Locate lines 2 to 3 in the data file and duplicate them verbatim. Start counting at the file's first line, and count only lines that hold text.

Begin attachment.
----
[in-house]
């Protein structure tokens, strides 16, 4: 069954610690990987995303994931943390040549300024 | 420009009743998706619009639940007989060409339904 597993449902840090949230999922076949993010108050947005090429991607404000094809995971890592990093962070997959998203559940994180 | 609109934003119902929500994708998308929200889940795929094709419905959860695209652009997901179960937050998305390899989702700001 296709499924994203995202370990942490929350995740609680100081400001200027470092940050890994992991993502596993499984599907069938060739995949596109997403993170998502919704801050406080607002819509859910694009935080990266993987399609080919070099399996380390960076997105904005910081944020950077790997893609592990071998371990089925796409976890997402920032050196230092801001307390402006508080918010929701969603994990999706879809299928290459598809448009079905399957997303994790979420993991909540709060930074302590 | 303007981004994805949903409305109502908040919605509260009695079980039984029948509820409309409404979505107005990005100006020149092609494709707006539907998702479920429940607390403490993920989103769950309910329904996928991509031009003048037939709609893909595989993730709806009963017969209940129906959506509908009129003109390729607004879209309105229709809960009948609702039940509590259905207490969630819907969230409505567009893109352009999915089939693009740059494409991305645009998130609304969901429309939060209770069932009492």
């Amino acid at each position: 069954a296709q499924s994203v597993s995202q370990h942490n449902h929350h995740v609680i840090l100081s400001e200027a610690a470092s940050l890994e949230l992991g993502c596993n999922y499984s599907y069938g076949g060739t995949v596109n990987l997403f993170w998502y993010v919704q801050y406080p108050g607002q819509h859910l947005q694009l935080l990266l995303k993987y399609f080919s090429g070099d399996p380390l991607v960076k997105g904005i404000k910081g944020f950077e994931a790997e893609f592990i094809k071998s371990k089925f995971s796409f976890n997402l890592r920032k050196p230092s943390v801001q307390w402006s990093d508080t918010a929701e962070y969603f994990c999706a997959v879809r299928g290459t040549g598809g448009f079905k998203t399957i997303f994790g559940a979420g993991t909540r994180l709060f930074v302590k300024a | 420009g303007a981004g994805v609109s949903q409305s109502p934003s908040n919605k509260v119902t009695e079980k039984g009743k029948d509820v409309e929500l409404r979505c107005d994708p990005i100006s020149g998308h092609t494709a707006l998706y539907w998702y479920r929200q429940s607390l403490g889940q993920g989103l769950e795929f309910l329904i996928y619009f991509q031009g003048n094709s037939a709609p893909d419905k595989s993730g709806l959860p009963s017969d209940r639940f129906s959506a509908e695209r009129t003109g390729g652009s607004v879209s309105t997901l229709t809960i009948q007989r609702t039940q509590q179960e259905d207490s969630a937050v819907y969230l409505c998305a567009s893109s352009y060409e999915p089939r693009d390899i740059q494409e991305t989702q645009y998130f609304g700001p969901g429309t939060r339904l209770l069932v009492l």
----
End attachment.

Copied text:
């Protein structure tokens, strides 16, 4: 069954610690990987995303994931943390040549300024 | 420009009743998706619009639940007989060409339904 597993449902840090949230999922076949993010108050947005090429991607404000094809995971890592990093962070997959998203559940994180 | 609109934003119902929500994708998308929200889940795929094709419905959860695209652009997901179960937050998305390899989702700001 296709499924994203995202370990942490929350995740609680100081400001200027470092940050890994992991993502596993499984599907069938060739995949596109997403993170998502919704801050406080607002819509859910694009935080990266993987399609080919070099399996380390960076997105904005910081944020950077790997893609592990071998371990089925796409976890997402920032050196230092801001307390402006508080918010929701969603994990999706879809299928290459598809448009079905399957997303994790979420993991909540709060930074302590 | 303007981004994805949903409305109502908040919605509260009695079980039984029948509820409309409404979505107005990005100006020149092609494709707006539907998702479920429940607390403490993920989103769950309910329904996928991509031009003048037939709609893909595989993730709806009963017969209940129906959506509908009129003109390729607004879209309105229709809960009948609702039940509590259905207490969630819907969230409505567009893109352009999915089939693009740059494409991305645009998130609304969901429309939060209770069932009492």
């Amino acid at each position: 069954a296709q499924s994203v597993s995202q370990h942490n449902h929350h995740v609680i840090l100081s400001e200027a610690a470092s940050l890994e949230l992991g993502c596993n999922y499984s599907y069938g076949g060739t995949v596109n990987l997403f993170w998502y993010v919704q801050y406080p108050g607002q819509h859910l947005q694009l935080l990266l995303k993987y399609f080919s090429g070099d399996p380390l991607v960076k997105g904005i404000k910081g944020f950077e994931a790997e893609f592990i094809k071998s371990k089925f995971s796409f976890n997402l890592r920032k050196p230092s943390v801001q307390w402006s990093d508080t918010a929701e962070y969603f994990c999706a997959v879809r299928g290459t040549g598809g448009f079905k998203t399957i997303f994790g559940a979420g993991t909540r994180l709060f930074v302590k300024a | 420009g303007a981004g994805v609109s949903q409305s109502p934003s908040n919605k509260v119902t009695e079980k039984g009743k029948d509820v409309e929500l409404r979505c107005d994708p990005i100006s020149g998308h092609t494709a707006l998706y539907w998702y479920r929200q429940s607390l403490g889940q993920g989103l769950e795929f309910l329904i996928y619009f991509q031009g003048n094709s037939a709609p893909d419905k595989s993730g709806l959860p009963s017969d209940r639940f129906s959506a509908e695209r009129t003109g390729g652009s607004v879209s309105t997901l229709t809960i009948q007989r609702t039940q509590q179960e259905d207490s969630a937050v819907y969230l409505c998305a567009s893109s352009y060409e999915p089939r693009d390899i740059q494409e991305t989702q645009y998130f609304g700001p969901g429309t939060r339904l209770l069932v009492l």